Also, if the FTA/FTR is not addressed within a few days of the missed court hearing, the court will also send the balance due (the ticket fine + the late fee) to collections. The Department of Licensing will send a letter to the address that you have registered with them (typically the address that is listed on your driver’s license, unless you have updated it) informing you of the date of the pending license suspension. Usually, the pending license suspension date with be 30-60 days from the date of the missed court hearing.

What should I wear to my hearing?

You want to dress in professional attire when attending your court hearing. For men, a suit or dress slacks and a nice, clean button down shirt with a tie is a good choice. For women, business professional or business casual attire is preferred. If you do not have a suit or business casual attire that is okay but try to avoid wearing shorts, jeans, tank tops, or clothing with logos or graphics. A plain shirt and dress pants is a good choice for men or women if you do not have a suit to wear to court.

What will happen when I arrive for my hearing?

When you arrive, you will enter the courtroom with all other defendants that are scheduled on the docket (legal word for calendar) that day. All hearings for that particular courtroom and judge are scheduled for the same time, and the judge calls each case in the order he/she sees fit. That means that if your hearing is scheduled for 9:00 AM you may not be called at 9:00 AM. It just depends on where you fall in the order of the docket.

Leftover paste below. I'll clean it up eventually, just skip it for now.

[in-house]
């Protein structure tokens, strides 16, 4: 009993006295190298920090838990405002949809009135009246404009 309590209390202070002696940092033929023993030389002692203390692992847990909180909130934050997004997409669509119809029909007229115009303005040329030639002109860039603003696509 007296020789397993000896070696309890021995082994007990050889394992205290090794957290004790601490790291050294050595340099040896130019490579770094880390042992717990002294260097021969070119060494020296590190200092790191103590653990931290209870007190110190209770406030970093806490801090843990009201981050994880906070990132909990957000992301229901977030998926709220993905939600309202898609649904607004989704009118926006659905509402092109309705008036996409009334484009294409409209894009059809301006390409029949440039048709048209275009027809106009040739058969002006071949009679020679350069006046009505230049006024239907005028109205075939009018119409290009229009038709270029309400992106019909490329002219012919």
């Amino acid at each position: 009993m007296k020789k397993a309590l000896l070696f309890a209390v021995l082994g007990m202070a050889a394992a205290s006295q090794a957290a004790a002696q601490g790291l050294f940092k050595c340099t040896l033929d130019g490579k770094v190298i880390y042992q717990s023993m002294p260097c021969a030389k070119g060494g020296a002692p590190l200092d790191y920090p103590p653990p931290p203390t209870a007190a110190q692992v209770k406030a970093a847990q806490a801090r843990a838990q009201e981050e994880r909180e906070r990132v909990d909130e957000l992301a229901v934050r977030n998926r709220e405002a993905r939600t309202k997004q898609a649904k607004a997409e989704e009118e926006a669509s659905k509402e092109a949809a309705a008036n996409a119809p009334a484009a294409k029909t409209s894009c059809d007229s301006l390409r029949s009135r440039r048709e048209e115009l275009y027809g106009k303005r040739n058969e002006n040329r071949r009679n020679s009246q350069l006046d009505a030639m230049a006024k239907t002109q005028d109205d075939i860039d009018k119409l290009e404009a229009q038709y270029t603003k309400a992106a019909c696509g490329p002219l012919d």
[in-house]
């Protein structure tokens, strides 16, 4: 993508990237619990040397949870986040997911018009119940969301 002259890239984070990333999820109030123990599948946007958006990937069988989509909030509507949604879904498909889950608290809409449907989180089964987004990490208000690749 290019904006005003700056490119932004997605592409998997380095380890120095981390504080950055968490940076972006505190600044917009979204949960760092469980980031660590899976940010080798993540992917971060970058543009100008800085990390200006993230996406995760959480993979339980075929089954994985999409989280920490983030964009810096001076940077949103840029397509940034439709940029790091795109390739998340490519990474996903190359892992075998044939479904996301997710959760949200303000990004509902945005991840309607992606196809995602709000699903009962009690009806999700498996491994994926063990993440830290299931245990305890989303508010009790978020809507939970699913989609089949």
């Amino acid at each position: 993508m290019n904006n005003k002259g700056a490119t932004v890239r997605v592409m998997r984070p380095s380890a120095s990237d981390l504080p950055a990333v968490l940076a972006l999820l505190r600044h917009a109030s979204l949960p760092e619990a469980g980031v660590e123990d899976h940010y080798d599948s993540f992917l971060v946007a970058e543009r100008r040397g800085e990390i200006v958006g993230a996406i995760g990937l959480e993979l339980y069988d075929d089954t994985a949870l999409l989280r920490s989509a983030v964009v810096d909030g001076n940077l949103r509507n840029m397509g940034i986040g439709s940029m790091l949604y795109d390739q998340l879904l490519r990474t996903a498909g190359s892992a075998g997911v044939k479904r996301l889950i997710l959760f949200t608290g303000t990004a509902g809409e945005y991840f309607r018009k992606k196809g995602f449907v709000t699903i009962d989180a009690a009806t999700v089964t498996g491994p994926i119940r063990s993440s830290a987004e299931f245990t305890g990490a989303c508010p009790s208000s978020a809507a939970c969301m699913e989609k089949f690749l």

Typically, the judge or the judicial assistant present will do a roll call before any cases are heard. When your name is called simply indicate that you are present so the court can make a note of that. When the judge calls your case you will make your way to the front of the courtroom. If you are not the first case called, you will have to wait in the courtroom until the judge calls your name.

If the docket is short on the day or your hearing, you may not have to wait long. However, if there are a large number of cases on the docket, you may have to wait quite a while. Some of the smaller municipal courts tend to only host hearings on 1 or 2 days of the month, so there may be a large number of cases to address that day. Be prepared to wait for your turn – it is unlikely that you will be in and out of court within an hour or less. Plan the rest of your day’s schedule accordingly, so you are not rushed.

Will the officer be there?

Unless the prosecutor or you have specifically requested that the officer be present at the hearing by issuing a subpoena, it is unlikely that he/she will be there. If you would like the officer to be present at the hearing, an official subpoena must be issued to him/her at least seven days in advance of the hearing. In some cases, the prosecutor may choose to subpoena the officer without notifying you. This is usually because it will benefit their side of the argument in court. However, for most minor infractions with no extenuating circumstances, it is unlikely that the officer will be present.

If the officer does not show do I get my ticket dismissed?

This is something that a lot of people often get confused about. There are two possible scenarios here, and with one of them, yes, there is a good chance that your ticket will be dismissed. If you properly subpoena the officer and he/she does not attend the hearing, AND he/she does not have a reasonable excuse for not making it, then your case can be dismissed with a proper request to the court. Determining whether or not the officer’s excuse for missing the hearing is reasonable is up to the judge. If the officer is not able to make the hearing it is may be rescheduled to accommodate his/her schedule.